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Tackling matric is no easy feat, along with the external examiners and the realization that your secondary schooling is coming to an end, it can all be a nerve-wracking time. But along with a good support system, it can be a much smoother journey. We talked to the top student of 2019, Yasmeen Noor De Villiers, who explained what got her through her final year of school and what she plans on doing now with 8 distinctions under her belt, masha’Allah.

How did it feel being first in the grade?

I did not expect it at all. I had been preparing myself for the worst while waiting for my results, so hearing about my distinctions and position made me feel relieved that I didn’t do badly like I’d expected, while also making me extremely happy that I did way better than I was hoping for. My main thought was that I must have met the university requirements, and so was grateful to let go of the nerves from the last few months.

What were the highs and lows of your matric year?
Matric went by very quickly, yet at the same time not quickly enough at times. There was a lot of stress over applications to university, wanting to do well in exams, and having to leave everyone you met behind. And there were a lot of good times such as the matric breakfast and dinner, and getting our jackets which I really liked. Having a different school year layout than normal was interesting, too.

Will you be studying now that you’ve matriculated? If so, what and where will you be studying?

Yes, my studies aren’t over yet. I’ll (insha’Allah) be doing Computer Science at UCT.

What do you do for fun away from academics?
I spend a lot of time (too much, honestly) on my phone and computer. Watching YouTube videos, for example. I don’t really go on social media, though, so I had to hear of any matric memes second hand.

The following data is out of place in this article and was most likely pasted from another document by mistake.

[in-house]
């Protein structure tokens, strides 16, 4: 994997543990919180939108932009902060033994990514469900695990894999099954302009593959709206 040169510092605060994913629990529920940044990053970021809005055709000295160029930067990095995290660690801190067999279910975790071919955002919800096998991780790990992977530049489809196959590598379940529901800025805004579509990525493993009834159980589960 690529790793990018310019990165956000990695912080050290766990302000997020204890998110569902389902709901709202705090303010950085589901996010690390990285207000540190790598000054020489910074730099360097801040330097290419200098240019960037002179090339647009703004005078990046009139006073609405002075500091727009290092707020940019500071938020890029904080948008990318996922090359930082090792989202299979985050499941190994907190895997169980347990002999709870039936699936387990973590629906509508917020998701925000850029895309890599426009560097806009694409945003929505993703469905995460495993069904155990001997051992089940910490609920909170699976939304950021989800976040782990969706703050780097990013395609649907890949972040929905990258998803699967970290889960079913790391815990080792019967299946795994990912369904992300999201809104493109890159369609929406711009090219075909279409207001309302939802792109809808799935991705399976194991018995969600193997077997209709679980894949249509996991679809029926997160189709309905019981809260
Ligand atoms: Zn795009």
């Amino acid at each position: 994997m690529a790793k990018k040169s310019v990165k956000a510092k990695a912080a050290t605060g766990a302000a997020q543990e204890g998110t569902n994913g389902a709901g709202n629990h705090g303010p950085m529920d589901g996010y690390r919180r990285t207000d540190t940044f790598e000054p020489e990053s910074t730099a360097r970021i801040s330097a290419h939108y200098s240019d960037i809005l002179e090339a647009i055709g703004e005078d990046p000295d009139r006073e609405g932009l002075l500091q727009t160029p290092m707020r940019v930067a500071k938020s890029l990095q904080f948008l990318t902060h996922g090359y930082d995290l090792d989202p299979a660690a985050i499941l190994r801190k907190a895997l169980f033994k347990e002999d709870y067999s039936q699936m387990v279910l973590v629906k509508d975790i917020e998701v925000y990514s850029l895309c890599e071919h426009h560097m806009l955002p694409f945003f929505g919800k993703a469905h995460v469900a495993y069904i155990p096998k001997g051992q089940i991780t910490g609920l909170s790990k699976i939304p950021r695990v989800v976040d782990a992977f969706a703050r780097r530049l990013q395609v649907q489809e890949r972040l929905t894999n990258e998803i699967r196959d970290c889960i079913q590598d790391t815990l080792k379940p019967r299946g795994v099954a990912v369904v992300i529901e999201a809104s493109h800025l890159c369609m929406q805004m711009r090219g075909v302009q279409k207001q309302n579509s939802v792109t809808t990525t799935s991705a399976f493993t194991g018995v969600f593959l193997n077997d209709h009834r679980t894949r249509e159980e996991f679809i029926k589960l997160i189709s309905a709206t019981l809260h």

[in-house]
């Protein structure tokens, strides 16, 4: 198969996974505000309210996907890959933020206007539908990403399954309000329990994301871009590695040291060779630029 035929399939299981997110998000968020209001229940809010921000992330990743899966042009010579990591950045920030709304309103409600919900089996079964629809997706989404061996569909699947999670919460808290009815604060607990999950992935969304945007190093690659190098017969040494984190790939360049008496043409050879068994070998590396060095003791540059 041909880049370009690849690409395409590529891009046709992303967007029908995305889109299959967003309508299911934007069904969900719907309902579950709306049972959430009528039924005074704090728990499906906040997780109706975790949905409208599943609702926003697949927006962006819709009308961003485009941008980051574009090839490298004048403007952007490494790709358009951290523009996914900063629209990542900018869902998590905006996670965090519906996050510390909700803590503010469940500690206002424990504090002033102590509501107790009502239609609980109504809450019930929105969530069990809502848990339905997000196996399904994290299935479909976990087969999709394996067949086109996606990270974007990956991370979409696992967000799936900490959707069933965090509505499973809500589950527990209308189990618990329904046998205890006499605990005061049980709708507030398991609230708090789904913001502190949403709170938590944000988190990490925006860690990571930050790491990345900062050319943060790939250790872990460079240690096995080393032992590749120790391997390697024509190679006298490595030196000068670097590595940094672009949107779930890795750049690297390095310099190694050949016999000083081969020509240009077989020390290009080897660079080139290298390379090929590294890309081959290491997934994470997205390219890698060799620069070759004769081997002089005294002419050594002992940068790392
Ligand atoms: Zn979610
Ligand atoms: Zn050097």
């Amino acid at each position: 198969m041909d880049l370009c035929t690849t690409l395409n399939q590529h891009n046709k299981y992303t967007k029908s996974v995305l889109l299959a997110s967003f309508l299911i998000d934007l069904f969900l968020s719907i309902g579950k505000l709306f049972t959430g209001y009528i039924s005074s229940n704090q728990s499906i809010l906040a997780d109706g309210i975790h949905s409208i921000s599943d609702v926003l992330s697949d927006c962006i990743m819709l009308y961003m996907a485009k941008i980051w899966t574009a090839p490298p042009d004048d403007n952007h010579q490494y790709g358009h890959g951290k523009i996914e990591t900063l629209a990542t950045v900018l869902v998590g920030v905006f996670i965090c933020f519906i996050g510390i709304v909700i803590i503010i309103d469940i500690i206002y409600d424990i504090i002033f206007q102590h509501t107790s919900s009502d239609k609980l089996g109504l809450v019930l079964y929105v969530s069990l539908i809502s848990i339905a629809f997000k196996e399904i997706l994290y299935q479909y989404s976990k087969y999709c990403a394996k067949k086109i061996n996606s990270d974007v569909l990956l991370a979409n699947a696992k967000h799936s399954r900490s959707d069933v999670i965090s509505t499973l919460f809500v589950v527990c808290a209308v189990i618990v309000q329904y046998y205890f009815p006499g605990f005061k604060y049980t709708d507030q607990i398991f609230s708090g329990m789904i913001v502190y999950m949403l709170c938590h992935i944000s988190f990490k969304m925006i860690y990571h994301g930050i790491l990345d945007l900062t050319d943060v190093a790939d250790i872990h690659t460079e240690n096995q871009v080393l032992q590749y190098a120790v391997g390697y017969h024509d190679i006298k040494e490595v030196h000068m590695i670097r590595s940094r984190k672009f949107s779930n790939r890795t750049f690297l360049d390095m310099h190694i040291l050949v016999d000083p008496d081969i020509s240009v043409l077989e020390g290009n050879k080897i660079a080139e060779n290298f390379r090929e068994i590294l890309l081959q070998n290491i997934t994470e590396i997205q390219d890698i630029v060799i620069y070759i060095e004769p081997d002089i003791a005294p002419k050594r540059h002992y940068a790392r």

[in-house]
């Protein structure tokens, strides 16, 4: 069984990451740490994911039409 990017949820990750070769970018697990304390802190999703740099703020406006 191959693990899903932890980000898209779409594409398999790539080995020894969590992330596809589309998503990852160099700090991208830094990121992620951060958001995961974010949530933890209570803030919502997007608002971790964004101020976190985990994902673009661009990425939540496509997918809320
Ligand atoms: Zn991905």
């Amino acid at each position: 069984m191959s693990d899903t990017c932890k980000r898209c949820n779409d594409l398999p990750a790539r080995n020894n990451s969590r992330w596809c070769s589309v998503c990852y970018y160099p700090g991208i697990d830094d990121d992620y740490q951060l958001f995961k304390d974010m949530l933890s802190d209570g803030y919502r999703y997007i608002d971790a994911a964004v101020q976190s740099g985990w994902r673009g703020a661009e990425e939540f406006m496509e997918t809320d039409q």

What were your coping mechanisms during the final exams?
I would basically just try and ‘get through’ them. After the difficult Maths paper 1, my expectations went from trying to do great to just passing the year and making it to university. I’d try to push the stress aside to focus on the next paper, though that didn’t work a lot of the time and I’d end up taking days off instead to try and do something fun or relaxing and having to cram in the leftover time. I’d recommend for others to try something else since that doesn’t sound all that good for ‘coping’. Like maybe praying, going for walks, taking naps, or meeting up with friends to ‘study’ (or take a break from studying, banning mention of the exams for that bit of time). Everyone will deal with exams differently, so find out what works for you.

Advice for high school students and 2020 matriculants
For the matriculants, I have two main pieces of advice based on what I experienced. First, try not to stress. It isn’t worth it, and would only make things worse than they could be. It’s hard, yes, I know. But that’s one chapter from LO that you should really try and apply. Second, spread out your work. There’s a lot of time during matric, so it’s best to go over your work bit by bit rather than all at once close to the exams like I did (having already gone through the work would help with the stress point, too).

As for high schoolers in general… Well, before grade 11 is the best time to take it a bit easier and use your time to find out who you are and what you want to do. By grade 11 and 12 it would help motivate you if you knew what you were working for. However, it’s not easy to find that out, so if you can’t just try your best at whatever you’re doing without comparing yourself to others. Everyone has different goals and experiences.
But good luck to everyone! Don’t push off making some good memories while in school

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